Award winning author & actor Osamah Sami speaks about his role in Tales of a city by the Sea, Gaza, the siege, the controversy and more…

Interview with Iranian/Australian Writer & Actor Osamah Sami by Kyriaki Maragozidis. Originally broadcast 13/6/16 Live to Air on Voiceprint Arts, Three D Radio 93.7fm in South Australia.

ToaCbtC

To purchase tickets for Sydney show on August 3rd click here. 

 

In Daily Review: Fine theatre well worth watching!

“Tales of a City by the Sea’ is a perceptive story that magnificently captures the drama of star-crossed lovers in the besieged Gaza strip.”

Stephen Davenport

In Daily – Adelaide’s independent news

This is wide-eyed saga of everyday Palestinians struggling to survive and find normality, hope and love in a region affected by hostility. It is an oddly poetic tale, whose complexity and subtleties of differing narrative viewpoint are maintained by axioms, a strong multi-cultural ensemble and superb lead performances.

Samah Sabawi’s script has received widespread acclaim for its insight into Palestinian life. The playwright’s remarkable sensitivity and artistry confers enormous authority on this portrayal of a beleaguered people.

The play focuses on Jomana (Helena Sawires), a Palestinian woman living in a refugee camp, and depicts life under the Israeli bombardment and siege. She is chaperone to her cousin Lama (Emina Ashman), who is unhappily engaged to Ali (Reece Vella).

When Rami (Osamah Sami), an American-born Palestinian doctor, arrives on the “Free Gaza” boats in August 2008, he and Jomana fall in love. When it is time to leave, Rami promises to sell his clinic in America and return to Jomana and his ancestral homeland.

The play gives us a prophetic flavour of the way people can culturally, politically, ideologically and physically be separated. There are sharp, pertinent scenes in which the lovers speak over Skype and renew their promises. But will the pair live happily ever after?

This play stands or falls by its love affair between the thoroughly decent Texan doctor, Rami, and the poetically romantic Jomana. And this love affair has all the passion of desperate people in desperate times and precarious situations. Sawires is well cast; she puts presence into every scene and bounces well off Sami, who brilliantly portrays an American caught between multiple loyalties. Read more…

 

 

Weekend Note Review: a poetic story of resilience

by Julia Wakefield

Following its sold out premiere Melbourne season in 2014, Tales of a City by the Sea opened at The Bakehouse Theatre this week. The author is Palestinian/Australian/Canadian writer Samah Sabawi. She describes her work as ‘a poetic journey into the ordinary lives of people living in abnormal circumstances and their struggle to survive’.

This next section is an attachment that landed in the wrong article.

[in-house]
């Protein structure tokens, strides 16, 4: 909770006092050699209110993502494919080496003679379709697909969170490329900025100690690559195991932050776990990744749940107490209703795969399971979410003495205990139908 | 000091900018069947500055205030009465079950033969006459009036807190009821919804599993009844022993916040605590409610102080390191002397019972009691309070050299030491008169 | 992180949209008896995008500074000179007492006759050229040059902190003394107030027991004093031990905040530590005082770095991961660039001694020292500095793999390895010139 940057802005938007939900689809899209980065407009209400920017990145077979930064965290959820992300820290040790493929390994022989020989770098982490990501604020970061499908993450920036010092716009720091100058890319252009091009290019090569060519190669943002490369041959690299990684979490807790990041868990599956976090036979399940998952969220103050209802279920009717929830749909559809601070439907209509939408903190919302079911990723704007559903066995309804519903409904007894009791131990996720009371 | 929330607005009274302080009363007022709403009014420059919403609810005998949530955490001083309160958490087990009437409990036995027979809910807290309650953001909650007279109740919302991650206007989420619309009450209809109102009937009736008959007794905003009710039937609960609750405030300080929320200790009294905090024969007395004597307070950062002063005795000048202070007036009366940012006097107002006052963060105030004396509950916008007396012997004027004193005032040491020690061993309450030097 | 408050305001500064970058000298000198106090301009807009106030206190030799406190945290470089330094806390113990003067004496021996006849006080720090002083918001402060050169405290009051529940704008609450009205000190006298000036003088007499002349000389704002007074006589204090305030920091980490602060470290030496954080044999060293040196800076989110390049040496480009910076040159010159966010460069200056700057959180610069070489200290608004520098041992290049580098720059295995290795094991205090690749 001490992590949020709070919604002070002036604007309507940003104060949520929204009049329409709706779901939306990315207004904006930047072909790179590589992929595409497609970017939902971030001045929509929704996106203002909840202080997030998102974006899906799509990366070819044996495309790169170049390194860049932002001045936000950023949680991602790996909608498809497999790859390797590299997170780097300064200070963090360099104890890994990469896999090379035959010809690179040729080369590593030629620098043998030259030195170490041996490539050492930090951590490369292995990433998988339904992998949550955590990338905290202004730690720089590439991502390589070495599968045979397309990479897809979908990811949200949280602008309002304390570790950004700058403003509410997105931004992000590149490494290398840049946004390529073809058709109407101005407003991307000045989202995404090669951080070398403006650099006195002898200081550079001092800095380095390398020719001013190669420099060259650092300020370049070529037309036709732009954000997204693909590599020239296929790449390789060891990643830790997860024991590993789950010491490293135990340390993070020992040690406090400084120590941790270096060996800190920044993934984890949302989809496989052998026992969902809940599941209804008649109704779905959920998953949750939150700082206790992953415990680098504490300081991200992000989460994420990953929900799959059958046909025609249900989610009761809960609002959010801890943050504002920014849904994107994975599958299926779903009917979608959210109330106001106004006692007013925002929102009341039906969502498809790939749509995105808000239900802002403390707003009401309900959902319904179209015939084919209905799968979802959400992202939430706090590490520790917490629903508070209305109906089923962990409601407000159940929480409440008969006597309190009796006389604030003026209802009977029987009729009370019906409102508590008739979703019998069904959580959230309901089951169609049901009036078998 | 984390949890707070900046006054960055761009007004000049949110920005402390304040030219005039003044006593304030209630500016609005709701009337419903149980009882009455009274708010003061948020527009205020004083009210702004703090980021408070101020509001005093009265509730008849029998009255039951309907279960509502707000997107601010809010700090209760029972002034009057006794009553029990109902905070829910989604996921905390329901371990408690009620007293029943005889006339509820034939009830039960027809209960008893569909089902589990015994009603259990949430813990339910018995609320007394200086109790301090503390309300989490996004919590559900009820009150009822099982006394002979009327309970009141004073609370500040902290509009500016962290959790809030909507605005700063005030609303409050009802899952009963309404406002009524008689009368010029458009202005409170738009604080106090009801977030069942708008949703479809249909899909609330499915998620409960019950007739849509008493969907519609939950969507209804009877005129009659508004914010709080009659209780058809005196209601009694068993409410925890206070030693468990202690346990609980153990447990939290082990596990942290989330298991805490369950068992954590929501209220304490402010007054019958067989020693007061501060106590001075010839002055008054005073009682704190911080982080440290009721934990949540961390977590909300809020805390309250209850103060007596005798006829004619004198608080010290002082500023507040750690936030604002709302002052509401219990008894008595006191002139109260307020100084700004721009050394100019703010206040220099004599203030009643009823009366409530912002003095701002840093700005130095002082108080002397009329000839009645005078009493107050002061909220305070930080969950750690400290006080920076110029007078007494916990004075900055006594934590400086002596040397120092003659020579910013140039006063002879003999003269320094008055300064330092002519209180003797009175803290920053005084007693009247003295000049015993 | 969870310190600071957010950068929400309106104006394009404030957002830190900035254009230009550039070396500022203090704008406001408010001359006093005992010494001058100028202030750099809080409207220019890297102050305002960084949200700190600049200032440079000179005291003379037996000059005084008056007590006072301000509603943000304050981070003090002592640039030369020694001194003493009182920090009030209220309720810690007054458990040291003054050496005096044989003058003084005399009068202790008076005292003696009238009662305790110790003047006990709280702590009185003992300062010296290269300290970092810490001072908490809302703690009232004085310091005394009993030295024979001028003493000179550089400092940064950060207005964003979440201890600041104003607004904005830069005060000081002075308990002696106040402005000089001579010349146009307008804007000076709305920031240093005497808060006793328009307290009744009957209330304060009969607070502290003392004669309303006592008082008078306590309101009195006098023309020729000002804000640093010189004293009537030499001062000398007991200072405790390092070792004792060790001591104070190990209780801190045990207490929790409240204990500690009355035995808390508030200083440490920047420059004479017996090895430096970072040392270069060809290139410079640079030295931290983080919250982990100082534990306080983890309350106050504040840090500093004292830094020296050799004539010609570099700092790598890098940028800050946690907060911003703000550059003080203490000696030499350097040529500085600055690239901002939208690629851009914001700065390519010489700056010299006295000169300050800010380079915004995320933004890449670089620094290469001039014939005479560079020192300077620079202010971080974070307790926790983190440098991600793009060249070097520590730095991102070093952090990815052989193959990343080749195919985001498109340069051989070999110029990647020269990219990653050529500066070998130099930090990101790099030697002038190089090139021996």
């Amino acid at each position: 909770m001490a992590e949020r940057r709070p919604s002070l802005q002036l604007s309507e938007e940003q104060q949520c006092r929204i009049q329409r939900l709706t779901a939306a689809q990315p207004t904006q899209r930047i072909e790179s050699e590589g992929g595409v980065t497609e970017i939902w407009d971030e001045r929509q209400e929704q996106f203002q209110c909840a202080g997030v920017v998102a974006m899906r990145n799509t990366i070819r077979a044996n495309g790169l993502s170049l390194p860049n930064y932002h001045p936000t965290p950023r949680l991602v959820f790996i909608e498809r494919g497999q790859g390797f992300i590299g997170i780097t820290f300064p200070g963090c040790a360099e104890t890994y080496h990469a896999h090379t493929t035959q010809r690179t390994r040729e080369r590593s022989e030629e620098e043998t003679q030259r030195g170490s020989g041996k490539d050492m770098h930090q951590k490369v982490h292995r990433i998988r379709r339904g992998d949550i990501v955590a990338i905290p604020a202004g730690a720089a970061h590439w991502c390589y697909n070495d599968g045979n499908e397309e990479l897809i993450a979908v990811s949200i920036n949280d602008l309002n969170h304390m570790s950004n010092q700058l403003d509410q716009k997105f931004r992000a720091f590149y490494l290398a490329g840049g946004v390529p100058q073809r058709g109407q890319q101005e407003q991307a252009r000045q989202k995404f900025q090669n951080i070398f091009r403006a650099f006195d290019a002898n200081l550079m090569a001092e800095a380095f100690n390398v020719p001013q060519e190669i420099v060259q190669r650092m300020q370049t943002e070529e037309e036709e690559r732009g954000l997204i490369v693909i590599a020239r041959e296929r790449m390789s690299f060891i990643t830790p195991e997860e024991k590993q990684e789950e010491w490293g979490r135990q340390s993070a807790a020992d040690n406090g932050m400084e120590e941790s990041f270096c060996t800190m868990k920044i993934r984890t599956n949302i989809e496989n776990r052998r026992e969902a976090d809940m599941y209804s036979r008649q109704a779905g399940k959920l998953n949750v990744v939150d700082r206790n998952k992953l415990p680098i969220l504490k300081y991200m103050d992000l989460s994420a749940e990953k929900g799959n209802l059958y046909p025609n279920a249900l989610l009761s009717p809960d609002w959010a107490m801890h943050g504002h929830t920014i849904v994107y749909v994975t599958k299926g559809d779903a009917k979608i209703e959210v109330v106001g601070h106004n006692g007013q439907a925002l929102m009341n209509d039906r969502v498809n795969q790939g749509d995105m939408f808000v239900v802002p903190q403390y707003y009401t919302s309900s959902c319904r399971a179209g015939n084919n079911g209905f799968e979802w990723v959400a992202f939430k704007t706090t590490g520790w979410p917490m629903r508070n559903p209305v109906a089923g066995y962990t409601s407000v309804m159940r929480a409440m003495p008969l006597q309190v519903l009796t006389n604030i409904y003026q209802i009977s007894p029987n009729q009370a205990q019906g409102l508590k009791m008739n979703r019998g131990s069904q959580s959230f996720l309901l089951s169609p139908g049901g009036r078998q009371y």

The play grew out of a collection of poetry that Sabawi wrote while she was in Gaza during the three week bombardment of 2008/2009, prompted by her own experiences and those of her friends and family. She says she is not trying to put across a political message. Although this is a story based on real life events that took place during Israel’s assault on Gaza in 2008, its main purpose is to highlight the resilience and compassion that people display in such dire circumstances. In this current era of global conflict and confusion, there are many places featured in news bulletins that are enduring similar situations. Sabawi wants us to see ‘the detail of daily lives of people they see for brief seconds on the news’.

The play was originally directed by Lech Mackiewicz, and the current director is Wahibe Moussa. When it opened in Melbourne the plan was to have two simultaneous performances on the West Bank and in Gaza. The play was performed on the West Bank a week later; the script has been read in Gaza but as yet there has been no opportunity to perform the play there.

In the main characters of the play, Jomana and Rami, we see another theme: the gulf between the Palestinian diaspora (those whose families escaped from Gaza and who have grown up in an affluent, privileged society), and the same generation who remain trapped in Gaza. Jomana lives in Gaza, Rami is a doctor raised in Texas by refugee Palestinian parents. They are in love, but in order to enter each other’s world they have no choice but to abandon their families and the reality they grew up in.